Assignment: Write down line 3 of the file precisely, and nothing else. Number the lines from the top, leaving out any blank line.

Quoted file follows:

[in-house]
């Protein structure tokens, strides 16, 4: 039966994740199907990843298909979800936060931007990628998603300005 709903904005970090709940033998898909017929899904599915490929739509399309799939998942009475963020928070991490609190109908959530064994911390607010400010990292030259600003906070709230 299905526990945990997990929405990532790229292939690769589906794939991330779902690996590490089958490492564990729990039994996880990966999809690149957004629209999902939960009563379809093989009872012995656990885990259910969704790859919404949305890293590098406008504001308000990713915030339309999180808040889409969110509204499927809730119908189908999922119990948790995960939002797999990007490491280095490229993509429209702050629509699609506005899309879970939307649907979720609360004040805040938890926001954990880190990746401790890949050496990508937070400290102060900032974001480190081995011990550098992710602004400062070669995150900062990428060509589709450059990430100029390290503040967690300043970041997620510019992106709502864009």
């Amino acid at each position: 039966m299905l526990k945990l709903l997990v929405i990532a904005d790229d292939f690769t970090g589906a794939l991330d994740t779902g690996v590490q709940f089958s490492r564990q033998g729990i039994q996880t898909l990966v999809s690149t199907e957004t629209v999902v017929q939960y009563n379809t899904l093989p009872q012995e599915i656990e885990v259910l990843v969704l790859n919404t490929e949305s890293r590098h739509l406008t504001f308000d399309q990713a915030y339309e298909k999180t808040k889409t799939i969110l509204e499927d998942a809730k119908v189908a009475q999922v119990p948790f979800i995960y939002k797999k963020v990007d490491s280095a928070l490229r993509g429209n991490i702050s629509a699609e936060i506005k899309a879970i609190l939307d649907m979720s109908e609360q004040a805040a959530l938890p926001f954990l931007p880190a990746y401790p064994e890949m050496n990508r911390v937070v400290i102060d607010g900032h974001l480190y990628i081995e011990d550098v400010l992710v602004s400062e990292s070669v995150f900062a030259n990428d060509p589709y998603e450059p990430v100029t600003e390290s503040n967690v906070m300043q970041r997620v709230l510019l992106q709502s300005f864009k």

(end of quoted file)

């Amino acid at each position: 039966m299905l526990k945990l709903l997990v929405i990532a904005d790229d292939f690769t970090g589906a794939l991330d994740t779902g690996v590490q709940f089958s490492r564990q033998g729990i039994q996880t898909l990966v999809s690149t199907e957004t629209v999902v017929q939960y009563n379809t899904l093989p009872q012995e599915i656990e885990v259910l990843v969704l790859n919404t490929e949305s890293r590098h739509l406008t504001f308000d399309q990713a915030y339309e298909k999180t808040k889409t799939i969110l509204e499927d998942a809730k119908v189908a009475q999922v119990p948790f979800i995960y939002k797999k963020v990007d490491s280095a928070l490229r993509g429209n991490i702050s629509a699609e936060i506005k899309a879970i609190l939307d649907m979720s109908e609360q004040a805040a959530l938890p926001f954990l931007p880190a990746y401790p064994e890949m050496n990508r911390v937070v400290i102060d607010g900032h974001l480190y990628i081995e011990d550098v400010l992710v602004s400062e990292s070669v995150f900062a030259n990428d060509p589709y998603e450059p990430v100029t600003e390290s503040n967690v906070m300043q970041r997620v709230l510019l992106q709502s300005f864009k």